Anthony Shadid The New York Times
ZAKHO, Iraq — A Turkey as resurgent as at any time since its Ottoman glory is projecting influence through a turbulent Iraq, from the boomtowns of the north to the oil fields near southernmost Basra, in a show of power that illustrates its growing heft across an Arab world long suspicious of it.
Its ascent here, in an arena contested by the United States and Iran, may prove its greatest success so far, as it emerges from the shadow of its alliance with the West to chart an often assertive and independent foreign policy.
Turkey’s influence is greater in northern Iraq and broader, though not deeper, than Iran’s in the rest of the country. While the United States invaded and occupied Iraq, losing more than 4,400 troops there, Turkey now exerts what may prove a more lasting legacy — so-called soft power, the assertion of influence through culture, education and business.
“This is the trick — we are very much welcome here,” said Ali Riza Ozcoskun, who heads Turkey’s consulate in Basra, one of four diplomatic posts it has in Iraq.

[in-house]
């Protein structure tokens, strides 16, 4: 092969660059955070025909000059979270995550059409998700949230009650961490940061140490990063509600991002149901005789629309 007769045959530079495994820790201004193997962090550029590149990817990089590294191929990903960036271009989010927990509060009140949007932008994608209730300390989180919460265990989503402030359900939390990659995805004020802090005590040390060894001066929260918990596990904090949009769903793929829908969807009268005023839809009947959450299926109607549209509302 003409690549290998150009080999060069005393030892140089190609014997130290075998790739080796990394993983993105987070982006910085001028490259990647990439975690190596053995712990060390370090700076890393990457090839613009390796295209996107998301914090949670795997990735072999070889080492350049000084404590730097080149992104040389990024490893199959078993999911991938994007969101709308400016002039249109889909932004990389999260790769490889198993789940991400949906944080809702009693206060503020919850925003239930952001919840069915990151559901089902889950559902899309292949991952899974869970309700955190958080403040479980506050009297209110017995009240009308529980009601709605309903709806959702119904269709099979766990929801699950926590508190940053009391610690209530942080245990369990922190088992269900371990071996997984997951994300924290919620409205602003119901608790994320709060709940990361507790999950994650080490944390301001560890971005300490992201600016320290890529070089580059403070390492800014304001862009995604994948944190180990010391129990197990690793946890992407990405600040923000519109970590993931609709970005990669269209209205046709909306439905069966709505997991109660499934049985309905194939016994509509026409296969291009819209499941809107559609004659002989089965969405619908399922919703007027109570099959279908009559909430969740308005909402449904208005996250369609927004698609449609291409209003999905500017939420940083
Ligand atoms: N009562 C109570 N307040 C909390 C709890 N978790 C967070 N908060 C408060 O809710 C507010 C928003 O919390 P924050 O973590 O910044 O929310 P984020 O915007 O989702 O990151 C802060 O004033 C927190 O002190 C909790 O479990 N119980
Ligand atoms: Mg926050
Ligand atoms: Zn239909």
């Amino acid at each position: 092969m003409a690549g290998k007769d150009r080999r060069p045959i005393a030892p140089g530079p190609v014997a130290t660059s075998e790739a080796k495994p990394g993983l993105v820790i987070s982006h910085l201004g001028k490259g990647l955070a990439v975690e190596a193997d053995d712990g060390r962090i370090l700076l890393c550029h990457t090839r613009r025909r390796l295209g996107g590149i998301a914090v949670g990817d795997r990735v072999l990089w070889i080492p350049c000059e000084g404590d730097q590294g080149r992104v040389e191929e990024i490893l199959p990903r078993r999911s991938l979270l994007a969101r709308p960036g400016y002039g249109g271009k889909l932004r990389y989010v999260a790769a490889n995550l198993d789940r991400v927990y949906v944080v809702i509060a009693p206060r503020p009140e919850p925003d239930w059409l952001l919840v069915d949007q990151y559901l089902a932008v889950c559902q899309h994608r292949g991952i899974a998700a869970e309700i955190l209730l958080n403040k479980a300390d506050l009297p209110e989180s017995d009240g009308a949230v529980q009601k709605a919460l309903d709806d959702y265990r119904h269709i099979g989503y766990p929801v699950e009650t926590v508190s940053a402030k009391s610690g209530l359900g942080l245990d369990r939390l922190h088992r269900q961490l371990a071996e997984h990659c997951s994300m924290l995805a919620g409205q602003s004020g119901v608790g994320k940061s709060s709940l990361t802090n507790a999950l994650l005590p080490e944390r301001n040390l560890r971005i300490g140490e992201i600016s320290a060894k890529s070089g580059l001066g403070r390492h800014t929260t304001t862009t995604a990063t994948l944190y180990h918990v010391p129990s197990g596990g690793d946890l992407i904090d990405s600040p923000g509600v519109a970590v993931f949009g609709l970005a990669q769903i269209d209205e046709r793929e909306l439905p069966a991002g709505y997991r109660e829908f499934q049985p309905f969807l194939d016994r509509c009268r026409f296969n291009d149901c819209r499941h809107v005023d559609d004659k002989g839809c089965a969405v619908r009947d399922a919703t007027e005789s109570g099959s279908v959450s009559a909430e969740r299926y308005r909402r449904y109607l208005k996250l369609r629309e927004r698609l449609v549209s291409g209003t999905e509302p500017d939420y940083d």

Turkey’s newfound influence here has played out along an axis that runs roughly from Zakho in the north to Basra, by way of the capital, Baghdad. For a country that once deemed the Kurdish region in northern Iraq an existential threat, Turkey has embarked on the beginning of what might be called a beautiful friendship.
In the Iraqi capital, where politics are not for the faint-hearted, it promoted a secular coalition that it helped build, drawing the ire of Iraq’s prime minister, Nuri Kamal al-Maliki, along the way. For Iraq’s abundant oil and gas, it has positioned itself as the country’s gateway to Europe, while helping to satisfy its own growing energy needs.
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